Friday, 18 April 2014

Stratford-upon-Avon Butterfly Farm

One of the highlights of our trip to Stratford last week was a visit to the Stratford-upon-Avon butterfly farm. You can use Clubcard vouchers to pay for entry. Stupidly, I didn't check the website before we went. I won't make that mistake again! The butterflies were spectacular, and the photos speak for themselves.

The butterflies obviously felt that we smell sweet!

Wednesday, 16 April 2014


Most regular readers of my blog will know that DS is a keen wildlife photographer. As he is eleven years old, I can't really send him off to nature reserves by himself. There is only so far you can get on a scooter! This week I took him to Warnham nature reserve, which is council run nature and hence very cheap to get into. It's great for a few hours out in the afternoon. The people there are very friendly and very encouraging to my mini-naturalist. They have an extensive bird feeder section and I was pretty pleased to get a photo of this greater spotted woodpecker, which was on a niftily designed woodpecker feeder.

Sunday, 13 April 2014


We are a one-holiday-a-year family; usually in the UK and normally self-catering in a cottage or tent. This week was a bit of a change for us - we spent a few days in a hotel, (albeit of the budget variety), in Stratford-upon-Avon.

Stratford is mostly known for being the home of a certain W. Shakespeare. Here is his birthplace, which we didn't actually visit:

The prestigious Royal Shakespeare Company is based in Stratford in the aptly named Royal Shakespeare Theatre, (somewhere else we didn't visit!):

Stratford developed around the river Avon, and boasts its very own canal which runs up towards Birmingham. The hotel we were in, (think large cheerful comedian!), was on the canalside, and we could walk into town along the towpath in ten minutes. We were all fascinated by the locks:

There were many narrowboats moored along the canal, some of which had their own garden areas!

Stratford has lots of quirky shops, especially this one:

I was rather surprised that we didn't meet Harry Potter coming out! One of the attractions that we did visit was the MAD Museum which stands for "Mechanical Art and Design" and was full of complex, intricate, artistic and ultimately pointless machines.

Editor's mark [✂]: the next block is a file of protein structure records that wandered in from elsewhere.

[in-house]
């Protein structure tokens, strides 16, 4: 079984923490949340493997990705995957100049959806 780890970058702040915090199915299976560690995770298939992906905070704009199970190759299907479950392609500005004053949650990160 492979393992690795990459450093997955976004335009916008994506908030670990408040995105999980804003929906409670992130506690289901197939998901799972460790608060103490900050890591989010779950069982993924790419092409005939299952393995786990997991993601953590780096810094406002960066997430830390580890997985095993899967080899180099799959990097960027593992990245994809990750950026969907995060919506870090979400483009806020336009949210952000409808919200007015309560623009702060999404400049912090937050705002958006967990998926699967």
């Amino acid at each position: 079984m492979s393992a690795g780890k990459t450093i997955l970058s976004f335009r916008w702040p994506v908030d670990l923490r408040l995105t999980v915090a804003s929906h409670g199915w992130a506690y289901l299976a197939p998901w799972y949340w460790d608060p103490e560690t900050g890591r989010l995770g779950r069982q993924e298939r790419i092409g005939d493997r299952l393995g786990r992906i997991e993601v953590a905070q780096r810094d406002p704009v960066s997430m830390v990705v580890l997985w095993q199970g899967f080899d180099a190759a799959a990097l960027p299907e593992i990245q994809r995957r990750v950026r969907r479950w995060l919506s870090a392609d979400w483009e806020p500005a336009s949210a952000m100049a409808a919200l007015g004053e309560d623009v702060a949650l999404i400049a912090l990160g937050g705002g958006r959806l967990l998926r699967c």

A lot of them were marble runs - the children both enjoyed working out the different paths taken.

We spent hours in here; it appealed to DH's logical engineering brain. For me the most enjoyable part of the break was wandering along the riverside in the sunshine, watching the hustle and bustle and knowing I didn't have to do anything!

Monday, 7 April 2014

Learning to cook

DD is in her third year of secondary school, and has two hours of "Food Technology", (commonly known as cooking), every fortnight. In that time she has learnt how to produce two main meals; curry and pizza! Words fail me...
I am fully aware that teaching my children to cook is up to me, and they do help out in the kitchen. However, feeling slightly nervous that she will spend her early adulthood subsisting on ready meals, we have decided that during school holidays that she will cook one main meal a week from scratch. I found an out of print cook book for young people in a charity shop, and off she went. In February we had a pasta dish, and this week she decided to make chicken nuggets. 

I don't know about DD; but I learnt a valuable lesson - always read the recipe carefully before agreeing your child can cook it! This particular version required DD to deep-fry the nuggets. I have never deep-fried anything, and I wasn't very keen to leave my 13 year old in charge of a pan of hot fat! We decided to use a small saucepan, and fry in batches.

The results were very tasty, if not exactly the healthy meal I was hoping my daughter would be learning to cook! They would give McDs a run for their money. I will post the recipe if anyone is interested.

Friday, 4 April 2014

Hoping for chillies

DS has always had a passion for trying to germinate all kinds of seeds. Over the years various pots, containing apple pips, orange seeds or avocado stones have graced our windowsill, with varying degrees of success. One apple seedling did make it as far as the garden, but had a dry and dusty demise.

I cook quite a lot of spicy food and usually buy little packets of fresh chillies from the supermarket. I have often thought about growing my own, but never actually gone for it. Today DS took the initiative, and now I have a chilli nursery on my dining room windowsill. Like all good maternity units, the pots are carefully labelled. Pete, Toby and their siblings won't get mixed up!

He used seeds from a supermarket chilli, so I shall be interested to see if they germinate. If you look very carefully through my window, you can see our rabbit in its run. I will introduce him properly one day, because he is rather lovely.

Monday, 31 March 2014

Continental washcloth

A few weeks ago I decided to have a go at learning continental knitting, and optimistically started out on a simple washcloth. For the technically minded, I used Norwegian purl for the moss stitch and normal continental purl for the stocking stitch. The knit stitch is very simple but the purl took a bit longer to get the hang of. It is not the most beautiful piece of knitting; but it is a forgiving pattern and my deficiencies aren't obvious.

I have been knitting in the English style for over 30 years. So, is continental knitting quicker? Was it worth the effort of learning a new style? Being of a mathematical and scientific bent, I timed myself knitting English style and continental style. Remembering that I am very much a novice continental knitter, I am already quicker at the continental knit stitch. However, at the moment I crawl along at continental purling at about half the speed of the English purl. I obviously need more practice! Well, a girl always needs more washcloths!